Late payments will decrease your credit score.

  • The amount of debt you owe.
    If your credit cards are at their limits, this can lower your credit score - even if the amount you owe isn't large.

  • How long you've used credit.
    Your credit history is important. If you show a pattern of managing your credit wisely, keeping credit card balances low, and paying your bills on time, your credit score will be positively affected.

  • How often you apply for new credit and take on new debt.
    If you've applied for several credit cards at the same time, your credit score can go down.

  • The types of credit you currently use.
    This includes credit cards, retail accounts, installment loans, finance company accounts, and mortgages.

Your credit score is only one factor in the credit decision. Mortgage lenders also look at your credit report, employment history, income, debt-to-income ratio, and the value of the home you want to buy.

What the Numbers Mean

FICO does not make specific statistics available to the public regarding credit scores. However, they do provide a snapshot that can help you understand how to interpret your credit score:

  • Credit scores ranging from 770 to 850 are considered very good, and the best credit rates are usually available to borrowers within this range.
  • Credit scores above 700 are considered good, according to FICO, and most borrowers' credit scores are within this range. The median credit score is about 725.
  • When credit scores are below the mid-600s borrowers may experience higher interest rates when looking for a loan.

It is important to remember that credit scores are like snapshots of your credit – they show a "picture" of your credit based on current information. By using credit wisely, you can improve your score over time.

Restoring Your Credit

It’s always in your best interest to improve your credit score. The good news is that no credit score lasts forever - it changes over time, so you can improve it over time.

Every time you apply for a loan or credit card, use credit, or make or miss a payment, you build another entry in your credit report. You also raise or lower your credit score.

Here are ways you can improve your credit score over time:

  • Stop spending money you don't have.
    If you have a budget, stick to it. If you don't have a budget, make one.
  • Make at least the minimum payments, on time.
    This is something that can begin to improve your credit rating right away.
  • Pay off your accounts.
    If you have several accounts with small balances, try to pay them off. If you have accounts that went to collection, pay them off as soon as possible! But don’t use one credit card to pay off another. That is just transferring debt, not reducing it.
  • Limit your credit.
    It may be tempting to open a new account to pay off other accounts, but it is a dangerous trap that can cost you money and actually hurt your credit rather than help.
  • Use bankruptcy as a last resort.
    Filing for bankruptcy can keep you from getting a loan for a long time, raise your interest rates, and stay on your credit record for 7 to 10 years.

Fix errors on your credit report.

Sometimes, credit reporting agencies make mistakes that can damage your credit record, so it is important to check your credit report at least annually. If you see something wrong on your credit report, fix it immediately.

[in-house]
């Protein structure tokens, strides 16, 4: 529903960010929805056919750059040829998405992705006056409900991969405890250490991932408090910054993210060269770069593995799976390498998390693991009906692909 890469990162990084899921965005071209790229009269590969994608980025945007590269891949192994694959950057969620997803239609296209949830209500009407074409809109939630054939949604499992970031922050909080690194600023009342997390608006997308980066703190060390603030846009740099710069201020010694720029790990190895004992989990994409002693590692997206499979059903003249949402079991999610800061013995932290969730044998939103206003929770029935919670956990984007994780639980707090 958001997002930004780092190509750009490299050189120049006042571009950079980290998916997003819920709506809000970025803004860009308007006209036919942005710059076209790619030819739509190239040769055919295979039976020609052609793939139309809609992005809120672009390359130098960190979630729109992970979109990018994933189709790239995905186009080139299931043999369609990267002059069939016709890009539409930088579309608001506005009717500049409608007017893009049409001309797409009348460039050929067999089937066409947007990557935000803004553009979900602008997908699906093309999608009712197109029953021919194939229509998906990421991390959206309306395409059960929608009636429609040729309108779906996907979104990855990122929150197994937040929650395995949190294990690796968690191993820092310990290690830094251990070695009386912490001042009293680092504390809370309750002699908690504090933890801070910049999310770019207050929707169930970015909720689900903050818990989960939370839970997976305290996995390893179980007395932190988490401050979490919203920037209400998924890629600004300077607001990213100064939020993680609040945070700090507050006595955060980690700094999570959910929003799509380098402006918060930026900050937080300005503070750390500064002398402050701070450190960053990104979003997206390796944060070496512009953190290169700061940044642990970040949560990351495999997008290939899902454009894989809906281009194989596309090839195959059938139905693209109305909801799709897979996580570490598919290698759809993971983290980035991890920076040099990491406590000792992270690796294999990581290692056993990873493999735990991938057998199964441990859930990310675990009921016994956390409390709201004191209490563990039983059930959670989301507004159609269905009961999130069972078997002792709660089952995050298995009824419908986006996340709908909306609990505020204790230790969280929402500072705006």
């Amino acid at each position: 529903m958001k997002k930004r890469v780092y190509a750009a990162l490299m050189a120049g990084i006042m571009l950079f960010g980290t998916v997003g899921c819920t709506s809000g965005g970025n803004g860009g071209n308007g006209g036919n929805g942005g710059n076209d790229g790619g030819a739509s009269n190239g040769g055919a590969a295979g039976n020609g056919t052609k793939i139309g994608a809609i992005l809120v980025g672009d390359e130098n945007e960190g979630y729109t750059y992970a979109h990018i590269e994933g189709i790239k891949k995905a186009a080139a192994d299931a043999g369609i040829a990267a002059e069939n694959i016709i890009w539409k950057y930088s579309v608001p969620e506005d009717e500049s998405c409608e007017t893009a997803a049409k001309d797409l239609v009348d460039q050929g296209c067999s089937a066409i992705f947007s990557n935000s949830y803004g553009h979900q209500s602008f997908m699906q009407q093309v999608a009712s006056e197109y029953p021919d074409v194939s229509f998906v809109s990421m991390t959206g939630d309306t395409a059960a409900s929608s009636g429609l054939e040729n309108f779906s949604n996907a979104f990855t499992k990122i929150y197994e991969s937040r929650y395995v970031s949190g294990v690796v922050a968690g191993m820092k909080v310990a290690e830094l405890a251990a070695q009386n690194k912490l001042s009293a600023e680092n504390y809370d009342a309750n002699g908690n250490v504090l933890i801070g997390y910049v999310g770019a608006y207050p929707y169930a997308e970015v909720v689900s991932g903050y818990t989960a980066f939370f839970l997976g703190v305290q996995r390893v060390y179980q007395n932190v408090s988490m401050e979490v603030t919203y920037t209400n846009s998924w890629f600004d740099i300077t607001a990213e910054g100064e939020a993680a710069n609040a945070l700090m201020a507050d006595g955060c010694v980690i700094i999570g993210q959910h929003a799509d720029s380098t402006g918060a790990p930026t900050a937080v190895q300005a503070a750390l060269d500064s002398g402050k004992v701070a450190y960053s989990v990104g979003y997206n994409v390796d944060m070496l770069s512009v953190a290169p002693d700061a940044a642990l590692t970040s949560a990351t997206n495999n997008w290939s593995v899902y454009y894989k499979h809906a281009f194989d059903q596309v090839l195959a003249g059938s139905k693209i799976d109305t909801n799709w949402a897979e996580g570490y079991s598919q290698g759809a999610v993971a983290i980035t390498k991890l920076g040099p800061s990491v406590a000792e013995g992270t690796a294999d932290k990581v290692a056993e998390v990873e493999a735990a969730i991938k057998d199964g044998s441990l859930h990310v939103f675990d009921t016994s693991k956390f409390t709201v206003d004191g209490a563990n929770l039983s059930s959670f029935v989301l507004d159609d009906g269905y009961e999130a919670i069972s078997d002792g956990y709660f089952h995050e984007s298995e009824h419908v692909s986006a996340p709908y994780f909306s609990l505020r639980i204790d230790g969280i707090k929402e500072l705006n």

There is no "magic" way to fix your credit – only good credit practices and time.

Be wary of credit agencies that say they can "fix" your credit. For a step-by-step guide to fixing your own credit, visit the Federal Trade Commission's Credit Repair Web page.

I received an email this morning regarding some APR questions. I realized that many people believe that when you get an APR quote that it encompasses all fees, but this certainly is not the case. Below is a list of NON-APR fees (they are not included in the APR at all):

  • Abstractor’s Certificate
  • Application Fee - (if charged to all persons seeking credit, whether or not credit is actually extended.)
  • Appraisal Fee
  • Appraisal Retype
  • Appraisal Review (3rd party appraiser)
  • Attorney Retained by Borrower Fee for File Review
  • Credit Report Fee
  • Credit Alert (CAVIR)
  • Engineer’s Report (if not required by Lender)
  • Escrow Repairs (Rehab. amounts)
  • Flood Certification (if part of survey fee)
  • Flood Determination/Inspection (initial determination)
  • Flood Insurance
  • Home Inspection
  • Insurance Reimbursement
  • Interest Collected for Old Loan Pay-Off In Refinance
  • MIP Refund
  • Modification Filing Fee
  • Notary Fees
  • Points - Paid by Seller
  • Recertification Fee (To Appraiser)
  • Recording Fee/Filing Fee
  • Redraw Fee for doc prep lawyer
  • Restriction Fees (To Title Company)
  • Survey Fee
  • Tax Certificate
  • Tax Deletion (To Title Company)
  • Tax Service Fee - Initial examination
  • Tax Transfer Fee
  • Termite/Pest Inspection
  • Title Binder
  • Title Inspection (To Title Company)
  • Title Insurance (Lenders or Owners)
  • Title Opinion/Policy (To Title Company)

Student Loans

Student loans can no longer be considered deferred. Fannie Mae and FHA will both require a percentage of the outstanding balance to be used for debt-to-income purposes.

Self-employed borrowers

Have you been in business more than 2 years, but had a much better year last year than the previous year? We have a program that would allow you to use ONLY YOUR LAST TAX RETURN!





to find out tax value and property tax amounts:

to find out if fannie mae owns your home so we can use their special programs:

to find out if freddie mac owns your home so we can use their special programs:

to find out if you are eligible for a USDA purchase program:

to see what the fha loan limits are for your county/area:

to check on the school systems in Texas:

to check out crime statistics in texas: